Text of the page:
South Indian film industry makes some of the best films: actor Kashmira
In this chat, she talks about her Kannada debut Rider
Despite having no film background, actor Kashmira has made a mark in three film industries - Telugu, Marathi, Hindi, and Tamil. With Rider, she is now foraying into Sandalwood. “South Indian film industries make some of the best films, and I am happy to be part of a new film industry,” says Kashmira. “I received a warm and respectful treatment during all of the shoots in the Kannada industry. I think with that kind of comfort, they can do a better job,” Kashmira tells us ahead of the film’s release on December 24.
Rider, a romantic entertainer, directed by Vijay Kumar Konda, has Kashmira paired opposite Nikhil Kumaraswamy. “It is one of the many projects in the country that went on and off due to Covid. So, it became difficult to maintain the same look for two-and-a-half years. Otherwise, it was all a smooth journey because of the team. For me, to work on a project backed by Lahari Films and Shivanandi Entertainments was a big deal. Nikhil, my co-star, was a gentleman. Above all, director Vijay Kumar Konda had a good story consisting of love and action. Arjun Janya holds the film with some good music, and DOP Shreesha Kuduvalli has shot some good frames,” says Kashmira.
The actor plays the character, Sowmya, who is based out of the United States. She comes to India on a mission, and she does not give up her goal against all odds. “The director has given equal importance to the hero and the heroine. I have some intense scenes and a lot of scopes to perform,” says this model-turned-actor, who says a particular rain sequence in the film is her favourite scene from the film, which was also challenging for her as an actor.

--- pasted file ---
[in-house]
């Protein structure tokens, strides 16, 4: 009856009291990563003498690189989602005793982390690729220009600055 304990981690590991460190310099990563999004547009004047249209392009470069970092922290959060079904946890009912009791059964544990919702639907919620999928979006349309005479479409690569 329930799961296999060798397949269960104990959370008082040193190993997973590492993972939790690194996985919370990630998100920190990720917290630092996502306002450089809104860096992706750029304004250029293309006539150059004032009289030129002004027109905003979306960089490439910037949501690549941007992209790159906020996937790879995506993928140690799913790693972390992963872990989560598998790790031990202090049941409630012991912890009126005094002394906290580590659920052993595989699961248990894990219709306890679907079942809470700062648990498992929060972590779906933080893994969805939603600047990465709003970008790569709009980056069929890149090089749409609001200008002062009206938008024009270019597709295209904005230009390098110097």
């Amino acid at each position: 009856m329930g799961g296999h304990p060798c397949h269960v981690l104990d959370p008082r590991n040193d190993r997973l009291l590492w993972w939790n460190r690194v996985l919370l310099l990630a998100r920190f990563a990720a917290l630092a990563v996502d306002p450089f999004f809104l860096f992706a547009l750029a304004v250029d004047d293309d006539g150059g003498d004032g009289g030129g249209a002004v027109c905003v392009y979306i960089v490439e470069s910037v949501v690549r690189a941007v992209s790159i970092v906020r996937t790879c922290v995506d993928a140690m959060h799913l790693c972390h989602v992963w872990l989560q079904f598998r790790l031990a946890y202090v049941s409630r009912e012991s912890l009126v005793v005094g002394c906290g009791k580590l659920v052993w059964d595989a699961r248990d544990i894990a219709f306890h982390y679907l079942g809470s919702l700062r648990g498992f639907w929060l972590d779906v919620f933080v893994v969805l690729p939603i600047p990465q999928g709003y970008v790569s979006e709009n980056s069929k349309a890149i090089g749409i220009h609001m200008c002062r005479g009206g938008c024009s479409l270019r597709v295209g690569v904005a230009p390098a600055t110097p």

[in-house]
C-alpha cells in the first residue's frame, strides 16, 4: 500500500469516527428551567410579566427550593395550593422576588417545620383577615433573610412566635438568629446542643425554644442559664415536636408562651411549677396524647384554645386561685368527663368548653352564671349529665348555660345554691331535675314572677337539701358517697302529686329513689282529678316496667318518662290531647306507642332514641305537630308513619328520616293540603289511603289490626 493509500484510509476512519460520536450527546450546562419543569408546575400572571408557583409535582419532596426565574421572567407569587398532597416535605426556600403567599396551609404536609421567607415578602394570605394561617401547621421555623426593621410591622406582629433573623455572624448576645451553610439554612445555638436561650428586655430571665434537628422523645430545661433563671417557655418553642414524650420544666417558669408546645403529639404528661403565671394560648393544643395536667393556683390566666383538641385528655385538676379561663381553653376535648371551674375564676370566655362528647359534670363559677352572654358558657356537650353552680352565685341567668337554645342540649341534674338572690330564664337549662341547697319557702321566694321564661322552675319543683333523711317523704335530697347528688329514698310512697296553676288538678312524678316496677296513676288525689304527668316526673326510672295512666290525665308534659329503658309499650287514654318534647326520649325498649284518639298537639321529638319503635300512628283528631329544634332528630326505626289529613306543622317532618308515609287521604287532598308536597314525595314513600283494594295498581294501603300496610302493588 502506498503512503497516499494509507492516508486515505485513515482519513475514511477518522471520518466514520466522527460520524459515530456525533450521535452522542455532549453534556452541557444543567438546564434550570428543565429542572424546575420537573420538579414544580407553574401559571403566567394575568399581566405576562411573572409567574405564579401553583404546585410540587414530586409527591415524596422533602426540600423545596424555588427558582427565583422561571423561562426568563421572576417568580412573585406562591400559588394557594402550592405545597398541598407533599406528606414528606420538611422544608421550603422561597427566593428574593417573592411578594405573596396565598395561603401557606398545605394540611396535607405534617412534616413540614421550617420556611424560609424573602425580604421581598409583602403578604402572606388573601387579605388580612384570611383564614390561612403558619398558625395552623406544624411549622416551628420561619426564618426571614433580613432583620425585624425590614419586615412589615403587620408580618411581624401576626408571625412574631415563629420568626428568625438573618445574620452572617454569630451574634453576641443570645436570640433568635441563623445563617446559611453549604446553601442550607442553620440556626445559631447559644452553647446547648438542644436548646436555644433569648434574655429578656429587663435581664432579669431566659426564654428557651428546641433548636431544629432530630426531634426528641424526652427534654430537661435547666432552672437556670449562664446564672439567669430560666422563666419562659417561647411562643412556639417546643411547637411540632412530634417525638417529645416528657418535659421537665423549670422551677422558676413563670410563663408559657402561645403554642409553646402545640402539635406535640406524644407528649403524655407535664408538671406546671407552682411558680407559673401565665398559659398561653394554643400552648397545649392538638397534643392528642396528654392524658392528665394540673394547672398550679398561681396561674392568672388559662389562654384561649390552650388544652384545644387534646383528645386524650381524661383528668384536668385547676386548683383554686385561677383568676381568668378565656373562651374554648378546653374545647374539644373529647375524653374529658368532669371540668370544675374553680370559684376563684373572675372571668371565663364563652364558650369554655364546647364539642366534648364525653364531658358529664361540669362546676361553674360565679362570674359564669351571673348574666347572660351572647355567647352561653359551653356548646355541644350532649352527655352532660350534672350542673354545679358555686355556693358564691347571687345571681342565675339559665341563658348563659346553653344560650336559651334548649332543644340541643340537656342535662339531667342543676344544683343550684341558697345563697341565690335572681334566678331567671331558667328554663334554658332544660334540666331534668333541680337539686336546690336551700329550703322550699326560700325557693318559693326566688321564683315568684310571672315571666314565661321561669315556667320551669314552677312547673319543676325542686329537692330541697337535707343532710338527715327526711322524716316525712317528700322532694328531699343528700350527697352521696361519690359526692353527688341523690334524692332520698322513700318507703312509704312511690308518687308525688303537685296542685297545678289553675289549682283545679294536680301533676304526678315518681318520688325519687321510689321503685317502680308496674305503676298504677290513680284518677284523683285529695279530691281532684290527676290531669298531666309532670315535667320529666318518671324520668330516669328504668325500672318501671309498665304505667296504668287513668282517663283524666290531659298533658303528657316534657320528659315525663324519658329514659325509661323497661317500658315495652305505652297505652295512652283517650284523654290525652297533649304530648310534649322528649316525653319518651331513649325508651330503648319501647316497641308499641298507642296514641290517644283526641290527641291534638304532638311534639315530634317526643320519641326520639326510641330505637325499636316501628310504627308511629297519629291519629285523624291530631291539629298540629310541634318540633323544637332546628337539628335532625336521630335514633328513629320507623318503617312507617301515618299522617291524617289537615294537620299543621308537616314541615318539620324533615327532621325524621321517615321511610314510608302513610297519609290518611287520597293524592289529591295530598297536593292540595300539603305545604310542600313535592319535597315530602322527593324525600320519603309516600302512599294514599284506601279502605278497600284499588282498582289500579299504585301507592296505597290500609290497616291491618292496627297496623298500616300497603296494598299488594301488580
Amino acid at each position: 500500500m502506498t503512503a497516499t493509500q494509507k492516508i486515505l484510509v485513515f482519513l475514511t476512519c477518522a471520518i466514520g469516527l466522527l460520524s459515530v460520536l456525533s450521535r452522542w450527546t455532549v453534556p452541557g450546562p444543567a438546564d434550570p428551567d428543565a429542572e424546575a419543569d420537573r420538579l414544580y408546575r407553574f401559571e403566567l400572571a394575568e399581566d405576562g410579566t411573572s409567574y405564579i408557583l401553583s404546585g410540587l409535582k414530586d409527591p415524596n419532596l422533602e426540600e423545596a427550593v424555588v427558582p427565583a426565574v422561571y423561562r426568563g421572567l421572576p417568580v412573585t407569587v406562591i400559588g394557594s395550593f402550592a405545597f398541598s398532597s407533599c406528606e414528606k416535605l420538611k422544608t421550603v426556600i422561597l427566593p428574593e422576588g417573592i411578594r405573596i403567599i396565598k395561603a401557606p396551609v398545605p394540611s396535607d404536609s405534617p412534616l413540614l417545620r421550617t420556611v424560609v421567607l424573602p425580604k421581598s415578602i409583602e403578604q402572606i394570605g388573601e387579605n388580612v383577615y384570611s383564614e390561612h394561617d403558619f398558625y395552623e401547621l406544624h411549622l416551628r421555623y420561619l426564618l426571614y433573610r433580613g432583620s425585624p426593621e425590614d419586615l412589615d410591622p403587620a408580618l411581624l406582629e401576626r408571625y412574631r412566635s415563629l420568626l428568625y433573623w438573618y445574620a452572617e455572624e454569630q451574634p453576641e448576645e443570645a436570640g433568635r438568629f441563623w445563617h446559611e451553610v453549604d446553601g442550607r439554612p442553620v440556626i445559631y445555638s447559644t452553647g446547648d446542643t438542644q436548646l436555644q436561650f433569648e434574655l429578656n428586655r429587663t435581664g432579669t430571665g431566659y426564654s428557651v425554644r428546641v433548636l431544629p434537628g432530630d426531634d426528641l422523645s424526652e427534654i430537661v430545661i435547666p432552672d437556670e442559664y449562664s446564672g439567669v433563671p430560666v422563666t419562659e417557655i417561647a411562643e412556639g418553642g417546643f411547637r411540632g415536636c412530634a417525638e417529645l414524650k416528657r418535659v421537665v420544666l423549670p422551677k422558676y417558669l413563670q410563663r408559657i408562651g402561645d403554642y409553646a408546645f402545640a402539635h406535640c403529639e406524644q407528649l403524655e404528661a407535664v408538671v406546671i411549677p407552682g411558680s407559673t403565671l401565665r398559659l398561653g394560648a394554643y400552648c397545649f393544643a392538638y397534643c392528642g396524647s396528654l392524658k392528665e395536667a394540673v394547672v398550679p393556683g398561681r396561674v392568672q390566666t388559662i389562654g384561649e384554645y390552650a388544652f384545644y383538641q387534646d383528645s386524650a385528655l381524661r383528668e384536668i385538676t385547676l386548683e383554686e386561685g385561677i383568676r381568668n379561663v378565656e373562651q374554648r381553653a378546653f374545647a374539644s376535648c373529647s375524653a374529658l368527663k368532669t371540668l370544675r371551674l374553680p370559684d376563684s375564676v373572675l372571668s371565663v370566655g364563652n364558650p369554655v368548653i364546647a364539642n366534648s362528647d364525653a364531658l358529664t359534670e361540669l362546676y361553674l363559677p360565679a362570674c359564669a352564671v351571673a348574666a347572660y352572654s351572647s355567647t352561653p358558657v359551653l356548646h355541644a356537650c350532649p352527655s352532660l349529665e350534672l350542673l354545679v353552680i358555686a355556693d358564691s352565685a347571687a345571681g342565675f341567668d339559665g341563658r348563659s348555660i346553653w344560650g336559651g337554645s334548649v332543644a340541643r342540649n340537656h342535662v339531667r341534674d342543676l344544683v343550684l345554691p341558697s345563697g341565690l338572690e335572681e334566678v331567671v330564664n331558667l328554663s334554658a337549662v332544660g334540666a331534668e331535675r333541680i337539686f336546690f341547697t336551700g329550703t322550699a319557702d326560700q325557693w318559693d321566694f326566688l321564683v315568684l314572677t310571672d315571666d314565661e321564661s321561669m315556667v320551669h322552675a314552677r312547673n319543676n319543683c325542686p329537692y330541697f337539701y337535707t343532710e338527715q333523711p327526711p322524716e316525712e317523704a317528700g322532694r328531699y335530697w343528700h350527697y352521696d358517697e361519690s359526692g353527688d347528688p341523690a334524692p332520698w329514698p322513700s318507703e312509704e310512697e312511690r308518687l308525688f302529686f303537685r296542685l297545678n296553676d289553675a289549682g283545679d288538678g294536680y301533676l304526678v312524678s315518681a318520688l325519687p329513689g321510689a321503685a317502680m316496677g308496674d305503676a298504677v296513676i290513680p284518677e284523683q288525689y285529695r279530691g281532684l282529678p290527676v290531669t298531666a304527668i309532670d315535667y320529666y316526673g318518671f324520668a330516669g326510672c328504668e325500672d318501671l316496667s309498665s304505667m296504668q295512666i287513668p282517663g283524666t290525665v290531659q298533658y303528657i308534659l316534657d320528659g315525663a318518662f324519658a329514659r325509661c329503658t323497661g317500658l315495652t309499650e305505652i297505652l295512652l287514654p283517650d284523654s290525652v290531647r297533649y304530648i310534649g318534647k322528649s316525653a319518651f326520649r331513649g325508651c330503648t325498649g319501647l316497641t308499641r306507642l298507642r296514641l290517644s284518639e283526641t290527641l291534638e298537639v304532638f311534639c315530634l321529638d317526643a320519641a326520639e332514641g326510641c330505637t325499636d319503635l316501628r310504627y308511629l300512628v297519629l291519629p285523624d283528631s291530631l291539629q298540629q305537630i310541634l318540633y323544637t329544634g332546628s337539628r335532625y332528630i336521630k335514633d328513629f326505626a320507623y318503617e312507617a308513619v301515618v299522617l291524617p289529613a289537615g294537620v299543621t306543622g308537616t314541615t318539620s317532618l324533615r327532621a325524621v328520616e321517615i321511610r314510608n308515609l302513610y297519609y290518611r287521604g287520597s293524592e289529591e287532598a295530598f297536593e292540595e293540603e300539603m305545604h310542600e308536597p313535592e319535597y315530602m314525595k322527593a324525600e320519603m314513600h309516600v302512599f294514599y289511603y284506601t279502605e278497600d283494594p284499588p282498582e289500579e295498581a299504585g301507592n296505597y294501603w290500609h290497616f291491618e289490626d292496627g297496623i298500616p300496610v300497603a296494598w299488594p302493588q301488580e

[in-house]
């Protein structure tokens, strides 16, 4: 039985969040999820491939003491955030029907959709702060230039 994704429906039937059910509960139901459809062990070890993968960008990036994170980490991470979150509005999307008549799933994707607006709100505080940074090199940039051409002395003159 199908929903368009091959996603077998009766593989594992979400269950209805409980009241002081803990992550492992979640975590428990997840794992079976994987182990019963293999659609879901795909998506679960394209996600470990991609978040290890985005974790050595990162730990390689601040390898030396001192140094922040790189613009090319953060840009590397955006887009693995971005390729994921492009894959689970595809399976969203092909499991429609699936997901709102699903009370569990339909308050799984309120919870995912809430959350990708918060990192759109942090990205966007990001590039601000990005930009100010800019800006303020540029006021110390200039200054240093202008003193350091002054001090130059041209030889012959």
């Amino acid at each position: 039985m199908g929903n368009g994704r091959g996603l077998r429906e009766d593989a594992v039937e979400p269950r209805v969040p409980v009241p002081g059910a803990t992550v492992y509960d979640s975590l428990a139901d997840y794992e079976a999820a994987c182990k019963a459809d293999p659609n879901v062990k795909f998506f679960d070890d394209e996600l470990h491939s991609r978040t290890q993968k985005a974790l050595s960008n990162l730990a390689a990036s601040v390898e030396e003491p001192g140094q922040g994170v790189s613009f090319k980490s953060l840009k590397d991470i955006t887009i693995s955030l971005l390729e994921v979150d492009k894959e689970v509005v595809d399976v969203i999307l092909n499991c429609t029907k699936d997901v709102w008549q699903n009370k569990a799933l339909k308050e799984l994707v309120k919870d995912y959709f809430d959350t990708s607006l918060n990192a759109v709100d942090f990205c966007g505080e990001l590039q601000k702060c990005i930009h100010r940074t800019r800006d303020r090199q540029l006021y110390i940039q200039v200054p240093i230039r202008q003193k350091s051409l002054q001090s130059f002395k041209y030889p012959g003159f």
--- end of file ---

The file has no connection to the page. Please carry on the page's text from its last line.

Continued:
Rider also helped Kashmira know a lot about Bengaluru, and according to her, the city is more like Pune. “I liked Bengaluru for the weather but hated the traffic,” says Kashmira, who had a lot of travelling to do for Rider including a visit to Leh-Ladak.
For any actor, who is making her foray into a new industry, especially in the south, there is a hesitation about the audience’s reception. To which Kashmira says, “In my opinion, it is not about north and south. It is about passion for cinema. That is what comes to me first. I come from a theatre background, where I learned the language is auxiliary. Language is always something we can work on. And I love working in regional languages. Wherever I go, I try to pick up the land’s language,” she signs off.